There are a multitude of extracurricular activities for anyone interested in participating — sports teams, pub trivia groups, and clubs for nearly every imaginable interest: chess, reading, movie discussions, even zombie awareness (no, seriously: http://zpocawareness.com). While it’s not by any means an absolute necessity to be involved in social groups like these, socialization is important in human development.
But how do I get involved as a Penn State World Campus student, you ask?
Well, for starters you should know that while student organizations typically make up the majority of activities at brick-and-mortar institutions, there are several Penn State World Campus student organizations available to you as well. The Blue and White Society is the student branch of the Penn State Alumni Association, and World Campus offers a Psychology Club and a Technology Club for you to be involved in as well. There is also a military and veteran student organization in the process of being formed (email Maggie at email@example.com for more info).
There are also plenty of organizations to get involved with outside of campus — Rotary International, the Lions Clubs, and the Freemasons (of which I am a member) and their subsidiary organizations like the Shriners are all excellent options.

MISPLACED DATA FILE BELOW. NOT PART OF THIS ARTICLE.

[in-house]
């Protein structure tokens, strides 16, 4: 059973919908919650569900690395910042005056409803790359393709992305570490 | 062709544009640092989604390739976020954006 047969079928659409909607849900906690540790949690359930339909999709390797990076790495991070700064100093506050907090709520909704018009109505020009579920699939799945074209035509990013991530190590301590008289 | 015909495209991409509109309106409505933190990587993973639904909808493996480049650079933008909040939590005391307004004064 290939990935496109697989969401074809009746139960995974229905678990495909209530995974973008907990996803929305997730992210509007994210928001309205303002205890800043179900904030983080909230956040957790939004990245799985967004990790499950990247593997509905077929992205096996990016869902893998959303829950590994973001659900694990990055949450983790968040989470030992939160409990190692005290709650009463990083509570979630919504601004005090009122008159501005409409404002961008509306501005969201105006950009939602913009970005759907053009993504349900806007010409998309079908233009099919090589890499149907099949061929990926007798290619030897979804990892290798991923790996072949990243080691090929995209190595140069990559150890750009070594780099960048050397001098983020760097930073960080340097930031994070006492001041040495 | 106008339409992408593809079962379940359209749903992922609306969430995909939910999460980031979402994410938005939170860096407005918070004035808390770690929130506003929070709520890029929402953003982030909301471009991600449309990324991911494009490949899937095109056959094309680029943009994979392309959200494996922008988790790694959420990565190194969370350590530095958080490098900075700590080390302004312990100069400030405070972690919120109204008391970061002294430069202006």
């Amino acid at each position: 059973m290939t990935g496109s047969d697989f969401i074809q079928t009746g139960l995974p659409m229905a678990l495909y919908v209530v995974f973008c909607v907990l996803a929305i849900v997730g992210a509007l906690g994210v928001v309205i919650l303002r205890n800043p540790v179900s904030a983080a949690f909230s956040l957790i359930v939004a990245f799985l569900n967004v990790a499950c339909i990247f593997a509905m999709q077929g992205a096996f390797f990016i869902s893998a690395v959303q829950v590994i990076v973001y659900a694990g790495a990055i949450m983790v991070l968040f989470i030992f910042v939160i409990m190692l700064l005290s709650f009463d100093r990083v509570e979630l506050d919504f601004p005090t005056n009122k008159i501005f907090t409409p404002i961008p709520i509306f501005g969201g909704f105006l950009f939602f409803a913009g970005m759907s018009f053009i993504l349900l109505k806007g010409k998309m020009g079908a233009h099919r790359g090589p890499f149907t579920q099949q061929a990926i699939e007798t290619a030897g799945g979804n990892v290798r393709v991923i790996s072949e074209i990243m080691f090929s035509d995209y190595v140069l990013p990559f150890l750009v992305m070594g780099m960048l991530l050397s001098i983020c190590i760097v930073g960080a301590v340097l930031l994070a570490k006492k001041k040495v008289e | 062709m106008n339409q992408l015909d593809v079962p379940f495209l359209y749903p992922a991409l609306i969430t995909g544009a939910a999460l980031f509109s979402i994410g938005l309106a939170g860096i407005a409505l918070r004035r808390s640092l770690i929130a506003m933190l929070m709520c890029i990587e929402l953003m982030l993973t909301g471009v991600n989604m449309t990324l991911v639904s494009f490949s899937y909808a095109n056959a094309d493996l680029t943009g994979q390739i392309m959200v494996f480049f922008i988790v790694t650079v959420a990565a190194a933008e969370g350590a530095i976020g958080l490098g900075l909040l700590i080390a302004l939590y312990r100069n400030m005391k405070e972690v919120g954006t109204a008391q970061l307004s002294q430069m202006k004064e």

These clubs can offer numerous benefits, particularly for the business-minded among us — the networking benefits of the Rotary are legendary, and Freemasons who wear representative jewelry, clothing, etc., can recognize one another anywhere. Additionally, being able to note involvement in a club can be a great résumé booster, particularly if the party reading your résumé is also a member of that club.
There’s more to involvement in clubs than simply business and personal enjoyment, though. Loneliness is often mistaken for symptoms of depression, and being socially engaged is important for your overall well-being. Some studies show a reduced risk of colds and the flu when engaging in social interaction, while other studies have shown better resistance to more major diseases than the common cold. Even better than that — if you aren’t currently part of a social group and you join one now, you may increase your longevity in the next year in half, according to Robert Putnam in his book Bowling Alone. Who wouldn’t want that?
If those aren’t good enough reasons for you, join a social group because it’s simply good, all-around fun. As I said above, there are a huge variety of social groups for you to join, so there’s almost a guarantee you can find one that suits your interests. So, get out there and find yourself a group to join. It’ll be good for your résumé and your health.